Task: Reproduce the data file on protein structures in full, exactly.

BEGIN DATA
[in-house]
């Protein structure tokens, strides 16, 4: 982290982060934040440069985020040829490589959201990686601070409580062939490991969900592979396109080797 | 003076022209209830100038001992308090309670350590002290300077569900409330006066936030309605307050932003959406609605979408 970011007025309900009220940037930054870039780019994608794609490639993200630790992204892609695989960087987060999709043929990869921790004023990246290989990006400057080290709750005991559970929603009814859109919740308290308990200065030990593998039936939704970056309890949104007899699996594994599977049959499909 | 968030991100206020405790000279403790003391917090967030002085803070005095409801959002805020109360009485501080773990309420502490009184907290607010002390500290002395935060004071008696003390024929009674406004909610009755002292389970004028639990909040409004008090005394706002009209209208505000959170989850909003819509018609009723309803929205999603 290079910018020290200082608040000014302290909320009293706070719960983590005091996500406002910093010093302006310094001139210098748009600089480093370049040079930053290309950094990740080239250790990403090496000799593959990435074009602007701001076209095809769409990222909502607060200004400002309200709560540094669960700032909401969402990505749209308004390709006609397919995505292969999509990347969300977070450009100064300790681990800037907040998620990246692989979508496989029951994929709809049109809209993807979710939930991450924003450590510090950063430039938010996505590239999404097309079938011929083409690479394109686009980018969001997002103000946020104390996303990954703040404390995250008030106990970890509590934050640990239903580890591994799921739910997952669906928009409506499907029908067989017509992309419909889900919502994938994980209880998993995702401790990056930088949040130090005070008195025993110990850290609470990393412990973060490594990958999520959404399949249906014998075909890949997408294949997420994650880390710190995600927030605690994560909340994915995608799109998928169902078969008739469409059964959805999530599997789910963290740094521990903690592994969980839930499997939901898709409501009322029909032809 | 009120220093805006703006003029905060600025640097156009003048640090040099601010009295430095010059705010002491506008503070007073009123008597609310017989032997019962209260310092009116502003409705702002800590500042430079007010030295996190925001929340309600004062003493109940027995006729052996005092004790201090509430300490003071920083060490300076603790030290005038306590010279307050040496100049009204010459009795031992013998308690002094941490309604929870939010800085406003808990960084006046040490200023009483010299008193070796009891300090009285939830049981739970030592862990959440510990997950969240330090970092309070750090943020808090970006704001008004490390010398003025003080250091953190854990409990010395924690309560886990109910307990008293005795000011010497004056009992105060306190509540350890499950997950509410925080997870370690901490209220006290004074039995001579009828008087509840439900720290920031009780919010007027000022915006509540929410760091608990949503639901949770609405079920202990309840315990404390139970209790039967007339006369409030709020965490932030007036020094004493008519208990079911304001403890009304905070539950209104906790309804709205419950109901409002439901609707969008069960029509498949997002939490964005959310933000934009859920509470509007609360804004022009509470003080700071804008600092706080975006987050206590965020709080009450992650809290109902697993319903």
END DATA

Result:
[in-house]
């Protein structure tokens, strides 16, 4: 982290982060934040440069985020040829490589959201990686601070409580062939490991969900592979396109080797 | 003076022209209830100038001992308090309670350590002290300077569900409330006066936030309605307050932003959406609605979408 970011007025309900009220940037930054870039780019994608794609490639993200630790992204892609695989960087987060999709043929990869921790004023990246290989990006400057080290709750005991559970929603009814859109919740308290308990200065030990593998039936939704970056309890949104007899699996594994599977049959499909 | 968030991100206020405790000279403790003391917090967030002085803070005095409801959002805020109360009485501080773990309420502490009184907290607010002390500290002395935060004071008696003390024929009674406004909610009755002292389970004028639990909040409004008090005394706002009209209208505000959170989850909003819509018609009723309803929205999603 290079910018020290200082608040000014302290909320009293706070719960983590005091996500406002910093010093302006310094001139210098748009600089480093370049040079930053290309950094990740080239250790990403090496000799593959990435074009602007701001076209095809769409990222909502607060200004400002309200709560540094669960700032909401969402990505749209308004390709006609397919995505292969999509990347969300977070450009100064300790681990800037907040998620990246692989979508496989029951994929709809049109809209993807979710939930991450924003450590510090950063430039938010996505590239999404097309079938011929083409690479394109686009980018969001997002103000946020104390996303990954703040404390995250008030106990970890509590934050640990239903580890591994799921739910997952669906928009409506499907029908067989017509992309419909889900919502994938994980209880998993995702401790990056930088949040130090005070008195025993110990850290609470990393412990973060490594990958999520959404399949249906014998075909890949997408294949997420994650880390710190995600927030605690994560909340994915995608799109998928169902078969008739469409059964959805999530599997789910963290740094521990903690592994969980839930499997939901898709409501009322029909032809 | 009120220093805006703006003029905060600025640097156009003048640090040099601010009295430095010059705010002491506008503070007073009123008597609310017989032997019962209260310092009116502003409705702002800590500042430079007010030295996190925001929340309600004062003493109940027995006729052996005092004790201090509430300490003071920083060490300076603790030290005038306590010279307050040496100049009204010459009795031992013998308690002094941490309604929870939010800085406003808990960084006046040490200023009483010299008193070796009891300090009285939830049981739970030592862990959440510990997950969240330090970092309070750090943020808090970006704001008004490390010398003025003080250091953190854990409990010395924690309560886990109910307990008293005795000011010497004056009992105060306190509540350890499950997950509410925080997870370690901490209220006290004074039995001579009828008087509840439900720290920031009780919010007027000022915006509540929410760091608990949503639901949770609405079920202990309840315990404390139970209790039967007339006369409030709020965490932030007036020094004493008519208990079911304001403890009304905070539950209104906790309804709205419950109901409002439901609707969008069960029509498949997002939490964005959310933000934009859920509470509007609360804004022009509470003080700071804008600092706080975006987050206590965020709080009450992650809290109902697993319903």